3. At the Passover meal, Jesus prophesied that one of His own would lift up his heel against Him (see Genesis 3:15; John 13:18). After that announcement, the Lord proceeded to wash the disciples’ feet. When He had finished and sat back down, “Jesus was troubled in spirit and testified, ‘I tell you the truth, one of you is going to betray Me’" (John 13:21). The word for “troubled” is etaráchthee, and it communicates stirred up or agitated. Jesus as the Son of Man was certain about His pending betrayal, and that knowledge was understandably emotional for Him.
After Judas left the room and the tension left with him, Jesus relaxed and changed the focus of the conversation. He began to look past His betrayal and death and started talking with His disciples about His pending glorification (John 13:34-35).
4. One can only imagine what Jesus felt when He led the disciples in the hymn, probably Psalm 118, at the conclusion of the Passover meal. For examples:
“The stone the builders rejected has become the cornerstone….”
“Bind the festal sacrifice with cords, up to the horns of the altar….”
THINK ABOUT IT: Jesus is the Cornerstone and the Passover sacrifice (1 Corinthians 5:7; Ephesians 2:20; 1 Peter 2:6). Jesus sang the psalm knowing the Holy Spirit had given it to the psalmist a millennium earlier to record it as a prophesy for this very moment in history. Yes, Jesus would be nailed to a cross the next morning. Imagine! With His disciples Jesus sang His own requiem, His personal funeral song. It had to be an emotional moment for Him.
Psalm 118 is also filled with the emotions of hope and assurance that surely buoyed Jesus’ spirit. A few excerpts follow:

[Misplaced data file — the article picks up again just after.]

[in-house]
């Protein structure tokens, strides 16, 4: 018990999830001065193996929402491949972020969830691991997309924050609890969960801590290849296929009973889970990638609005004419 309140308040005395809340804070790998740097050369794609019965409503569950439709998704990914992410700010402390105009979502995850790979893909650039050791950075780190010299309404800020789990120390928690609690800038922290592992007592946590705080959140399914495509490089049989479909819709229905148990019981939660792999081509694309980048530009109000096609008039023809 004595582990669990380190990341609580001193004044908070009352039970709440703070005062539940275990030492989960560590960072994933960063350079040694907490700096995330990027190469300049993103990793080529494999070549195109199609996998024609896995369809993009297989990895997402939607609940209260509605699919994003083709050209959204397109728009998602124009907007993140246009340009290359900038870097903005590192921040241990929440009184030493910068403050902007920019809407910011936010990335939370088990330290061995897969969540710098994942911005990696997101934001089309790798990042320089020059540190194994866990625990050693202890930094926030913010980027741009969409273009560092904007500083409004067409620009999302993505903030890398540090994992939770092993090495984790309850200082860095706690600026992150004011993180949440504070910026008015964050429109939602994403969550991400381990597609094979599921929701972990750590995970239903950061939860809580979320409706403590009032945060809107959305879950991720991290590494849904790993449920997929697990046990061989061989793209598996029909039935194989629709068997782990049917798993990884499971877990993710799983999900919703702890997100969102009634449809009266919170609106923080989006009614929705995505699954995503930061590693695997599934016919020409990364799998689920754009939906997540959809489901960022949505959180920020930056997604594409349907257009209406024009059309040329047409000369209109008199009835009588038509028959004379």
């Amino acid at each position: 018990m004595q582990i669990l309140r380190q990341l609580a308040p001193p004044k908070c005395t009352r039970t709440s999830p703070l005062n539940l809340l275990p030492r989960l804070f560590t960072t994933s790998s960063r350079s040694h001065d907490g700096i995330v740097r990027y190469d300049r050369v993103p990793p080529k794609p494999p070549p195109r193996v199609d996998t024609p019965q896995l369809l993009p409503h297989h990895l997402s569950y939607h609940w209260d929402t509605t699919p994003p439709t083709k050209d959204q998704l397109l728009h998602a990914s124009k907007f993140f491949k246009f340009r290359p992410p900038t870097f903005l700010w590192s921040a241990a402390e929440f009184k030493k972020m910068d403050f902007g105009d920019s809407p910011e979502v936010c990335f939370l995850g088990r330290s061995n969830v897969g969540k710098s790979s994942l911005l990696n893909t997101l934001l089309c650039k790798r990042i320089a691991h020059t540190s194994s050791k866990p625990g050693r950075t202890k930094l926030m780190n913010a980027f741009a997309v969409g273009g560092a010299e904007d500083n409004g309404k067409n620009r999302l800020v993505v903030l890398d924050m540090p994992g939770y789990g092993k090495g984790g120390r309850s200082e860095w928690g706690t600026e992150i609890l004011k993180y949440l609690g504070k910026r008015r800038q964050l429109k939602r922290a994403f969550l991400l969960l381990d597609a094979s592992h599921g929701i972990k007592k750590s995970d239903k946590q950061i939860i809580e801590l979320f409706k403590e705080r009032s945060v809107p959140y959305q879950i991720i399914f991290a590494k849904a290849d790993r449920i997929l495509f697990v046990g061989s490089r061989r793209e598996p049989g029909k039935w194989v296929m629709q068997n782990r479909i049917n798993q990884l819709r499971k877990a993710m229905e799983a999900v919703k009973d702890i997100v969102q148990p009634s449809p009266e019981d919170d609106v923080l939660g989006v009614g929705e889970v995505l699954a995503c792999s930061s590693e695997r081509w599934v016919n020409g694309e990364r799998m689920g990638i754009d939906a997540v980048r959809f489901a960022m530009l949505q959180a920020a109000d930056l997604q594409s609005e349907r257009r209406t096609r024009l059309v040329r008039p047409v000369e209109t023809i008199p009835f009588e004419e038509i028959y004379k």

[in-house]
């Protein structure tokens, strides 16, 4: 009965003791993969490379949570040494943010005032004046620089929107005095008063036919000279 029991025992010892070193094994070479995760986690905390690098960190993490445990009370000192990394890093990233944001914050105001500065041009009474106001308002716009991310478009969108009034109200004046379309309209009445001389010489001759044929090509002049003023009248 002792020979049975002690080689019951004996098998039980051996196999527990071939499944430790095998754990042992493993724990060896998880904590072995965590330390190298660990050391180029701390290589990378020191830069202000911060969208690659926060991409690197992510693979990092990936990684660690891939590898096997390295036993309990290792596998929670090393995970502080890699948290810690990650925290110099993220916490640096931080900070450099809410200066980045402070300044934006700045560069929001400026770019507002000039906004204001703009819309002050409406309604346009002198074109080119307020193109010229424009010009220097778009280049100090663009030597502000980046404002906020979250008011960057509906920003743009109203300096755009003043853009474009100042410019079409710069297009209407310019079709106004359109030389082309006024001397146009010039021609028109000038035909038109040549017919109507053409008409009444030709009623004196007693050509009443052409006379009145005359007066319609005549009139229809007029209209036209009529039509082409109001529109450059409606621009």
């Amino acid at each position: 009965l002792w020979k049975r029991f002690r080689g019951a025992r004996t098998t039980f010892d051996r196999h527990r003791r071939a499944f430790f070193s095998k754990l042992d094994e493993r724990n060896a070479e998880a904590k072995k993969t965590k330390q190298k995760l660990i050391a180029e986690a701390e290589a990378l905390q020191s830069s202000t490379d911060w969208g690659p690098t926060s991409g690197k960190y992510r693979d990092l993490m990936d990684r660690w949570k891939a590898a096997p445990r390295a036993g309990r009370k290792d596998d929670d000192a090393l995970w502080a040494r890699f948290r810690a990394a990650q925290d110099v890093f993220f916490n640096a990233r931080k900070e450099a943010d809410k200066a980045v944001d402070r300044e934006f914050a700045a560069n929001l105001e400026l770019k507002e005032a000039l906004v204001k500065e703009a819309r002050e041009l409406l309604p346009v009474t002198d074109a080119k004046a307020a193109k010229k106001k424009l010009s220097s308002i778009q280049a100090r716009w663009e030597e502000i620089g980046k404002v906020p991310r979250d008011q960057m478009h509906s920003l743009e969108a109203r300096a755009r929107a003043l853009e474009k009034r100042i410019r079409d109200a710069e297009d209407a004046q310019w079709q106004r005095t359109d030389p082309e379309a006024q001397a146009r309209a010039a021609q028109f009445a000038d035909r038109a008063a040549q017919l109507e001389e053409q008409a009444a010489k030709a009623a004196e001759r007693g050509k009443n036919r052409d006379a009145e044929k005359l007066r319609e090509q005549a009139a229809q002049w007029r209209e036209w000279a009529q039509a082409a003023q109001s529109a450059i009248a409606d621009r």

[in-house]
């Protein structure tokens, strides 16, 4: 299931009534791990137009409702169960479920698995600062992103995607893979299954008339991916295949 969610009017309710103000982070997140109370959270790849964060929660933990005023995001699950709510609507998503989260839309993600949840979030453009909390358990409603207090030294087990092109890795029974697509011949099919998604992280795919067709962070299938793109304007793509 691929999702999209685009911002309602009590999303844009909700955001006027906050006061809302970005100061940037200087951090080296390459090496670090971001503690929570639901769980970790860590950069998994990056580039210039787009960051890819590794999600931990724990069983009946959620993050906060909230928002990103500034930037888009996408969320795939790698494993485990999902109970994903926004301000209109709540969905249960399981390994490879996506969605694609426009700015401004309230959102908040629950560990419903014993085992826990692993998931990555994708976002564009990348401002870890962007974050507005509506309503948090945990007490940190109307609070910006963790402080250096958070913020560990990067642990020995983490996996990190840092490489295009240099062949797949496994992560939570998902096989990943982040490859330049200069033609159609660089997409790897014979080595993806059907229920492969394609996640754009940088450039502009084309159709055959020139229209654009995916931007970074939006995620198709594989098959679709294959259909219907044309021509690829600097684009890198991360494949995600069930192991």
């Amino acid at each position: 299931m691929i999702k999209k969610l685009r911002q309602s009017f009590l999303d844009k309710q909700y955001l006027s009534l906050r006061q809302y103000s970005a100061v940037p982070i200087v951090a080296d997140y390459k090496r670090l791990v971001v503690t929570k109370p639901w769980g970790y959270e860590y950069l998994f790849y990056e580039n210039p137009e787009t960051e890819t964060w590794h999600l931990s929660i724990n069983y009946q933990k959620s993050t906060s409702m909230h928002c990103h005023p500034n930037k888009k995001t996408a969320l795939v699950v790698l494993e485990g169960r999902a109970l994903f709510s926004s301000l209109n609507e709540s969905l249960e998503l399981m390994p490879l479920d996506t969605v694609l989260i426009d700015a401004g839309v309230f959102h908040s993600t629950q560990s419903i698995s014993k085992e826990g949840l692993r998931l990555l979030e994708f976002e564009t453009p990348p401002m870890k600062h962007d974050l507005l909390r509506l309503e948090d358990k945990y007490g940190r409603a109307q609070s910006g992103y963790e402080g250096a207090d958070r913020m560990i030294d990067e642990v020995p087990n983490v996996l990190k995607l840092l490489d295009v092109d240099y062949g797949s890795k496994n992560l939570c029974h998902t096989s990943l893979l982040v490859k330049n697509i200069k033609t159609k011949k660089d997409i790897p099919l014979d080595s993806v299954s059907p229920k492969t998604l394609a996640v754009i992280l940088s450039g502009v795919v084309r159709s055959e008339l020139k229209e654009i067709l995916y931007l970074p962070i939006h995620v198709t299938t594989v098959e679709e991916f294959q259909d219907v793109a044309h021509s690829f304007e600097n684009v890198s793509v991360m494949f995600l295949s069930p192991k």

This is the day the LORD has made;
Let us rejoice and be glad in it.
Blessed is He Who comes in the Name of the LORD!
The Lord is with me; He is my helper.
I will look in triumph on my enemies.
I will not die but live, and will proclaim what the Lord has done.
The LORD is God; He has made His light to shine upon us.
Give thanks to the LORD, for He is good;
His steadfast love endures forever.
5. The last few hours before Jesus’ betrayal had been a heavy emotional journey for the Lord and for His disciples. Jesus had completed His teaching with the disciples and sung the hymn with them. He also had offered His High Priestly prayer, His first of two recorded prayers of the night. He then led them to Gethsemane for what would be His second prayer. As for the disciples, they had enjoyed a good meal for Passover, the hour was about midnight, and their full stomachs told them they wanted to sleep instead of pray.
THINK ABOUT IT: Have you ever felt the Holy Spirit leading you to pray, but your full stomach or your bone tired body was telling you to sleep? If yes, then you know what Mark meant when he recorded the disciples were sleeping because their “eyes were heavy” in Gethsemane (Mark 14:40). Peter, James, and John also slept through part of the Transfiguration (Luke 9:32).
When Jesus arrived at the Mount of Olives He felt “overwhelmed with sorrow to the point of death” and confided it to Peter, James and John. “Stay here and keep watch, He told them” (Mark 14:34). The word Mark used, perílupós, translates as “overwhelmed with sorrow,” and is packed full of strong emotions. It communicates the idea of being surrounded or wrapped up with grief to the point a person can actually feel like he is dying. In those moments Jesus “plunged into a sinkhole of dreadful agony. He told Peter, James and John, ‘I feel bad enough right now to die. Stay here and keep vigil with me’" (Mark 14:33-34 Msg).
THINK ABOUT IT: Are you, dear reader, beginning to identify with the intense sadness and grief Jesus felt that night?